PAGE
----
Shirkers was the name of the script Sandi Tan wrote in the early ‘90s. A cinema-obsessed 18-year-old living in famously strict Singapore, Tan was inspired by the likes of Jim Jarmusch, the French New Wave, and the Coen Brothers to concoct a tale about a teenage girl who goes road trip (in a country which takes 40 minutes to cross) to “collect” friends while assassinating people she likes (with finger guns). Now, Shirkers is the documentary Tan has made about her youth dream project – how she and friends put it together, and how it fell apart.
The ‘90s Shirkers starred Tan and was directed by her mentor, the mysterious Georges Cardona, who initially comes across as a weirdo, possibly pervy dude but ends up being more like a non-murdering Tom Ripley, constantly lying about his background and who he is. (He was the inspiration for James Spader’s character in sex, lies, and videotape, he’d have you know!) Cardona, threatened by his protégé’s successes, would eventually steal the footage for the movie after shooting was finished. He kept the reels but dumped the sound recordings, robbing Shirkers of its chance to exist as intended. Obviously, Tan eventually got the film back, and the documentary is her dissection of both her and Singapore’s past as revealed in this unearthed time capsule.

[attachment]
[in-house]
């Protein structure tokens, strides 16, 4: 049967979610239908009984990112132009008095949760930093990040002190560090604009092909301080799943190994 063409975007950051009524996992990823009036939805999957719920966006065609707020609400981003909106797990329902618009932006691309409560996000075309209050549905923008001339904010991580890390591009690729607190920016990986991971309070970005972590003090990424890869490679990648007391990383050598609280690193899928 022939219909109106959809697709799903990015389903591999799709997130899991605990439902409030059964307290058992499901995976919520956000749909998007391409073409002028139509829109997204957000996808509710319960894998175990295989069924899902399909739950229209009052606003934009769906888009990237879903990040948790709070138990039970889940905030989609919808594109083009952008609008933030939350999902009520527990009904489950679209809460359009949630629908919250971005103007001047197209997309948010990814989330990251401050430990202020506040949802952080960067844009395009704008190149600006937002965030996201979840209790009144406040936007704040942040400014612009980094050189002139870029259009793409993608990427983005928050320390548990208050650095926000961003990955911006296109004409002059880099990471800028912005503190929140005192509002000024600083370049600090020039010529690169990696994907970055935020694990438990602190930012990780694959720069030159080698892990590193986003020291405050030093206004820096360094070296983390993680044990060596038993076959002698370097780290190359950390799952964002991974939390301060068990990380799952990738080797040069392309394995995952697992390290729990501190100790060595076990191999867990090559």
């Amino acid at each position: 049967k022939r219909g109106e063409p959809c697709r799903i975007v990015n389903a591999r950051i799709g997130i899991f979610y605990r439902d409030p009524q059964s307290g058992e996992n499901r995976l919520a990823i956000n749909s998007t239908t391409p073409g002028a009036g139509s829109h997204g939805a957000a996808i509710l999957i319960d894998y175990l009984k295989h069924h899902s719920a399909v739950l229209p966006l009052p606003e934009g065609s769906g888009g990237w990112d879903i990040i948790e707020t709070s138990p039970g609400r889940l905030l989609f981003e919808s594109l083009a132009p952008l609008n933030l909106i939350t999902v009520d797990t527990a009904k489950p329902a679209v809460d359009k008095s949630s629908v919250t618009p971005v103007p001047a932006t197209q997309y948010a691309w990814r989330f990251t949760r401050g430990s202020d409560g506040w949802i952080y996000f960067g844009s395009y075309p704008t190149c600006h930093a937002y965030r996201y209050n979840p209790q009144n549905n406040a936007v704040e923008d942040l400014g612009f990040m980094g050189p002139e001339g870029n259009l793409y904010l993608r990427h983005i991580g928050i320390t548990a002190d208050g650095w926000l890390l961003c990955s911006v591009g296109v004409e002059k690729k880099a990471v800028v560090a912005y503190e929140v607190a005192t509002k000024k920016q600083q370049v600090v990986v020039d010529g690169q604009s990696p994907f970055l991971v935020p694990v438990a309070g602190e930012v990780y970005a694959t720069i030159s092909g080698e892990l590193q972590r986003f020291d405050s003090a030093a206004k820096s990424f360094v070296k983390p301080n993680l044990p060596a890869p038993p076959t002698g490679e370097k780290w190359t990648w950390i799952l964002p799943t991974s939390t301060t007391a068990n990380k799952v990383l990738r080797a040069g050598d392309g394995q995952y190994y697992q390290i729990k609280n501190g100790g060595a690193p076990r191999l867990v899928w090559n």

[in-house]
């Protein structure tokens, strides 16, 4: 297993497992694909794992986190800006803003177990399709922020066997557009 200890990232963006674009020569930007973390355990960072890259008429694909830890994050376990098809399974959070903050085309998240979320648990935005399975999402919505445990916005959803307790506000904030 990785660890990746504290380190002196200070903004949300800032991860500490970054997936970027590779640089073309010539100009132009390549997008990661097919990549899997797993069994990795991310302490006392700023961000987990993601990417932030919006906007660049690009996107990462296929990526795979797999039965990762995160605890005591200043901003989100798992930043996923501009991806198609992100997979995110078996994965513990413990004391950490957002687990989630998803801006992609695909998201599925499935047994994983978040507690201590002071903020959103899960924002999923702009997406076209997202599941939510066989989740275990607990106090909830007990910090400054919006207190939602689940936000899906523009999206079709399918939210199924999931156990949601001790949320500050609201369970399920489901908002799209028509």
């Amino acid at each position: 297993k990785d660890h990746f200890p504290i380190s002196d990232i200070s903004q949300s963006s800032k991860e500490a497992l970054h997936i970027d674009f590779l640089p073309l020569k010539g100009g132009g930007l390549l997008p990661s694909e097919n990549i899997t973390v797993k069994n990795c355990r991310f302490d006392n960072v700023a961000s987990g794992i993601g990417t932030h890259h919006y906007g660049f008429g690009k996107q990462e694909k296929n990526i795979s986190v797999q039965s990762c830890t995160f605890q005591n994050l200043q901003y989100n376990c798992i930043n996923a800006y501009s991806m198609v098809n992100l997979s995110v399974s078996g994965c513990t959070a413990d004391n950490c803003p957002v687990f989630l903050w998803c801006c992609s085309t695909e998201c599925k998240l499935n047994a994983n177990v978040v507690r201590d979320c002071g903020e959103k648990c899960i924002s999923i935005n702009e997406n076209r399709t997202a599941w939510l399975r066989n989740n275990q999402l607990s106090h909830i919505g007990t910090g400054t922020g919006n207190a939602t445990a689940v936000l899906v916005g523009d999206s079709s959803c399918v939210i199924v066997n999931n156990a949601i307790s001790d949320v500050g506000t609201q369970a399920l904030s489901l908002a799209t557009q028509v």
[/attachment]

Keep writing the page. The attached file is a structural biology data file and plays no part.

The old shots of Tan, her friends working on the production (the extremely well-preserved footage included all the behind-the-scenes bits), and the city are frequently cut with modern-day material. The ‘90s portrait of youthful energy is now directly a photo album of their youth. Tan compares shots of buildings once under construction to the finished structures, or to now-shuttered locations, or to things that have replaced what once was there entirely. People age or de-age in a blink; reminisce becomes a dialogue between what one dreams for themselves and what they actually become. It evokes legitimate wistfulness for the movie that could have been; Shirkers might not have been a masterpiece, but from the footage it looks well-shot, compelling, and imaginative.
The documentary indulges in a few quirkier choices, such as animated journal entries, which make it feel more cluttered than vivacious. It would be enough to trust the blend of contemporary footage and archival material. But those hiccups don’t shake Tan’s assured handling of her subject, which could easily fall into self-indulgence. Instead, Shirkers finds the emotional grounding and even universality in a very strange story.
Shirkers premiered at the 2018 Sundance Film Festival and hits Netflix on October 26.